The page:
Business or engineering? How about both?
Thanks to a new dual degree program, UCalgary students can get business and engineering degrees in as few as five years.
Micrometers versus macroeconomics. Centrifugation or supply-chain management? In short, Schulich School of Engineering, or Haskayne School of Business?
It’s a question facing many eager students, and for 21-year-old Scott McNichol, that was the quandary — choosing between two academic paths, each equally enticing for an undergraduate weighing future career success, but until now, available only as separate programs at the University of Calgary.
“Before I came to the university, I was torn between pursuing engineering or business, and when I saw the opportunity to do both, I jumped at it,” says McNichol.
“It’s an intense amount of work, but to graduate with both degrees is huge value. It does require a lot of commitment, but if you keep the payoff in mind, it’s absolutely worthwhile.”
First in western Canada to offer combined engineering and commerce degrees
McNichol is one of nine students in the first cohort of the first university program in Western Canada to offer Bachelor of Science in Engineering and Bachelor of Commerce undergraduate degrees in as few as five years of study.
The University of Calgary officially launched the program Tuesday and celebrated with a strong show of support: a $5-million gift from Clayton and Linda Woitas and family. Clayton Woitas is a Calgary Business Hall of Fame laureate and is currently the chair of Encana’s board of directors. Linda Woitas is the former director of human resources for the Calgary Catholic School District and is a double alumna, DipEd’76 and MEd’91, with a passion for education. Their children Josh Woitas, BComm’03 and MBA’05, and Carson Woitas BSc’08 and MBA’16, are also double alumni from the University of Calgary and Josh is a Dinos Hockey alumnus.
“This city, province and country needs exactly this kind of program and the graduates it will produce. We are thrilled our family can support this program and its students,” says Clayton Woitas.
“An excellent education in engineering or business can go a long way, but a program that combines both will provide the best of both worlds. It is an exciting opportunity to be part of this initiative and we wish all students well as they take on this significant challenge,” adds Linda Woitas.
Generous Woitas family gift supports program delivery and support activities
The gift from the Woitas family is part of the university’s Energize: the Campaign for Eyes High, UCalgary’s $1.3-billion fundraising campaign that formally launched in April 2016. The campaign is more than halfway to its goal, thanks to support from the Woitas family and other community leaders who are fuelling transformational change for our city and beyond. This gift will specifically support delivery of the program in and out of the classroom, program marketing, student recruitment and scholarships.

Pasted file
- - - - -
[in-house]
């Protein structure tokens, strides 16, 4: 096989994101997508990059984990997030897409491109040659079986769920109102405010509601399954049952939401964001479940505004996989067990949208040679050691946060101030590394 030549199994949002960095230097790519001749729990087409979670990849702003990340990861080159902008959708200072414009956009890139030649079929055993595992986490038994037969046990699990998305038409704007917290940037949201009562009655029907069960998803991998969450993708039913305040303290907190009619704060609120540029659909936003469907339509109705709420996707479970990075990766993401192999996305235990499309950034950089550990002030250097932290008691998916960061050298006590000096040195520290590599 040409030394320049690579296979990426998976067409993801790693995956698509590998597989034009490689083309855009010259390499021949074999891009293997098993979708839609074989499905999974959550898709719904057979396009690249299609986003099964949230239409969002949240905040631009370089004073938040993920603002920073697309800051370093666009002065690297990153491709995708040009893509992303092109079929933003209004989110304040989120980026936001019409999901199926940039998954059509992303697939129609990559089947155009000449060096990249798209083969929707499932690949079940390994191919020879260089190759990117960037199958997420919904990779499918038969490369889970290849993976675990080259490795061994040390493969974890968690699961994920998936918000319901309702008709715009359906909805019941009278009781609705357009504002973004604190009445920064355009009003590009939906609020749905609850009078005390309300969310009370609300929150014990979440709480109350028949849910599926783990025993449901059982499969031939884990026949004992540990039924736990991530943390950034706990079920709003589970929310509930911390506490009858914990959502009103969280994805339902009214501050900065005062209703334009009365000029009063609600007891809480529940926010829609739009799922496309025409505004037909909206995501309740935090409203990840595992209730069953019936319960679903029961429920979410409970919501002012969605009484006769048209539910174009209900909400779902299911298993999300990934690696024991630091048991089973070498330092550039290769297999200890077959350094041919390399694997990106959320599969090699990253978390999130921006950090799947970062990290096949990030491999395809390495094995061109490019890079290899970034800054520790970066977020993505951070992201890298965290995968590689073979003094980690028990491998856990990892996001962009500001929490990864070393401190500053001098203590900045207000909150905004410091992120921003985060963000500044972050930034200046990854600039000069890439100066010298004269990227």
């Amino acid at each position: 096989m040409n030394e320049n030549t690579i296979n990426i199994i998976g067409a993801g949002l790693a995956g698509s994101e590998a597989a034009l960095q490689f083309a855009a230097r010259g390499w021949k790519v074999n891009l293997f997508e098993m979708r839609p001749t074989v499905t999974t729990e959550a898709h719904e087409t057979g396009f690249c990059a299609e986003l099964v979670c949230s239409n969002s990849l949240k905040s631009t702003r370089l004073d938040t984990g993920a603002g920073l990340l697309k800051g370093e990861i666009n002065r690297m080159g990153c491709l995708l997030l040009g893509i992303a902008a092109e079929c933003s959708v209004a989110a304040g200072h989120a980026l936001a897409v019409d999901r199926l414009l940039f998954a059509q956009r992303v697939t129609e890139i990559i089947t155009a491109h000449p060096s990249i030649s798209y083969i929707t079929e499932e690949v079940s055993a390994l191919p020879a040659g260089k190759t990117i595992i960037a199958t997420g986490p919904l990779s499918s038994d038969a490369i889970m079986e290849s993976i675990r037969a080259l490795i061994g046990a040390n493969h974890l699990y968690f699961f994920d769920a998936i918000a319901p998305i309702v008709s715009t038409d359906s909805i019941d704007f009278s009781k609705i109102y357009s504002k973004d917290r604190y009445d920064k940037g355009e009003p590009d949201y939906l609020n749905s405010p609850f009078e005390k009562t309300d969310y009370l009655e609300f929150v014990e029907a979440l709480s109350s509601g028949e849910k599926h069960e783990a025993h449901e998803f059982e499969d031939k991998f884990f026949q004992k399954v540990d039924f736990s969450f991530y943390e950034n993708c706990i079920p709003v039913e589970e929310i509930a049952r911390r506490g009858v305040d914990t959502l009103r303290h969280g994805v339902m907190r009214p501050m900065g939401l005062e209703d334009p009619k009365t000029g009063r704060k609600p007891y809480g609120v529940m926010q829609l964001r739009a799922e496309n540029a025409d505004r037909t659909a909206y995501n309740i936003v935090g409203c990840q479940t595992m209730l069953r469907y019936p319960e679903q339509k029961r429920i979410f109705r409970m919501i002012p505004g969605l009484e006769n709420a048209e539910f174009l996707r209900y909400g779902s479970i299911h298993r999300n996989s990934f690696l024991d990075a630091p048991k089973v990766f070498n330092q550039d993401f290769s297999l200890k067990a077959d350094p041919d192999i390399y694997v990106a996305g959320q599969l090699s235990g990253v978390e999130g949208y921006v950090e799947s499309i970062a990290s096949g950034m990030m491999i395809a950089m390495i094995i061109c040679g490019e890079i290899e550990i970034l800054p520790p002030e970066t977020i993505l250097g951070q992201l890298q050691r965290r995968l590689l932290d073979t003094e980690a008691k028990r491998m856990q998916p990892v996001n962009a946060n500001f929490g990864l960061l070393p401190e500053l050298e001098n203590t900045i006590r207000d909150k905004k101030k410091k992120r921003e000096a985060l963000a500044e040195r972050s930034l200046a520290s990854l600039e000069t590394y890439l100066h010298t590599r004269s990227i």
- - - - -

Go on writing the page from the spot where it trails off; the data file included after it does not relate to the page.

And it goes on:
More than just a convenient solution, the BSc(Eng)/BComm combined program aims to train a new kind of leader by leveraging the strengths of the world-class business and engineering education offered at the University of Calgary.
President and Vice-Chancellor Elizabeth Cannon says this unique program responds to the needs of a changing community by preparing students for career success and providing industry with the people they need.
“Thanks to the generosity of the Woitas family, the University of Calgary is in a better position to help our students succeed in this new and critically important program,” says Cannon. “Just as Alberta’s economy is diversifying and growing, so too is the demand for agile, creative problem-solvers who can work across different disciplines. Graduates of this new hybrid program will be equipped with a broad skill set to support their success in a wide range of careers.”
Demanding schedule, unparalleled reward
Schulich School of Engineering Dean Bill Rosehart describes the program as a natural fit for students seeking the best of both academic worlds, through programs that complement each other in entrepreneurship and creative thinking.
“This shared program is a first for Western Canada, and the ability to combine engineering and business opens new doors and broadens career horizons for our students. This is another example of how we are committed to supporting student success,” says Rosehart.
Jim Dewald, dean of the Haskayne School of Business, and himself an engineer with business degrees, says the new program will help future engineers better understand the business side of the projects they will work on. And entrepreneurially minded innovators will be better equipped to start businesses.
“This kind of program is long overdue in a city like Calgary and I am confident these students will make a significant impact in our community,” says Dewald.
Students enrolled in the program face a demanding schedule, but for those up to the task, the reward is unparalleled.
“I would highly recommend it, but each student needs to decide if they are ready for the challenge,” says Aster Lau, another of the nine students enrolled in the first cohort.
“For me it’s been ideal, because I needed to decide between engineering and business, and now I can do both.”